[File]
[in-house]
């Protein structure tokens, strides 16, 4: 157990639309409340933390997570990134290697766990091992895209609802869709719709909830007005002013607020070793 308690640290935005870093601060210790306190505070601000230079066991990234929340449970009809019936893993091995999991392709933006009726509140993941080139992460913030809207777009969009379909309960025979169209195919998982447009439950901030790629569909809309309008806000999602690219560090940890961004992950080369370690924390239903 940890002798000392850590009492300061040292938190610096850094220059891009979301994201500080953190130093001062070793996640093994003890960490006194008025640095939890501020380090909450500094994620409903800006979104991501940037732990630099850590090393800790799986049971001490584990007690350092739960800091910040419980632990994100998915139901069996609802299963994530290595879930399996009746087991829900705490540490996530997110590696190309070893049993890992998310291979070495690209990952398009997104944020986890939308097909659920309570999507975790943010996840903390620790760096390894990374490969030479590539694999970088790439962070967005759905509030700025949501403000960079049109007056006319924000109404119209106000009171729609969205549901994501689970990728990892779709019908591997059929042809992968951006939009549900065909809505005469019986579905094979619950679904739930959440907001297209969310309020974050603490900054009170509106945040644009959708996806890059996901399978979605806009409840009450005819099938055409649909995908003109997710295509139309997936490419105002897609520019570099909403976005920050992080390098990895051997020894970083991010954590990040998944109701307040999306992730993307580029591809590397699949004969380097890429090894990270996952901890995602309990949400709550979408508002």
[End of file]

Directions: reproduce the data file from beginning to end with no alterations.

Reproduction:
[in-house]
């Protein structure tokens, strides 16, 4: 157990639309409340933390997570990134290697766990091992895209609802869709719709909830007005002013607020070793 308690640290935005870093601060210790306190505070601000230079066991990234929340449970009809019936893993091995999991392709933006009726509140993941080139992460913030809207777009969009379909309960025979169209195919998982447009439950901030790629569909809309309008806000999602690219560090940890961004992950080369370690924390239903 940890002798000392850590009492300061040292938190610096850094220059891009979301994201500080953190130093001062070793996640093994003890960490006194008025640095939890501020380090909450500094994620409903800006979104991501940037732990630099850590090393800790799986049971001490584990007690350092739960800091910040419980632990994100998915139901069996609802299963994530290595879930399996009746087991829900705490540490996530997110590696190309070893049993890992998310291979070495690209990952398009997104944020986890939308097909659920309570999507975790943010996840903390620790760096390894990374490969030479590539694999970088790439962070967005759905509030700025949501403000960079049109007056006319924000109404119209106000009171729609969205549901994501689970990728990892779709019908591997059929042809992968951006939009549900065909809505005469019986579905094979619950679904739930959440907001297209969310309020974050603490900054009170509106945040644009959708996806890059996901399978979605806009409840009450005819099938055409649909995908003109997710295509139309997936490419105002897609520019570099909403976005920050992080390098990895051997020894970083991010954590990040998944109701307040999306992730993307580029591809590397699949004969380097890429090894990270996952901890995602309990949400709550979408508002």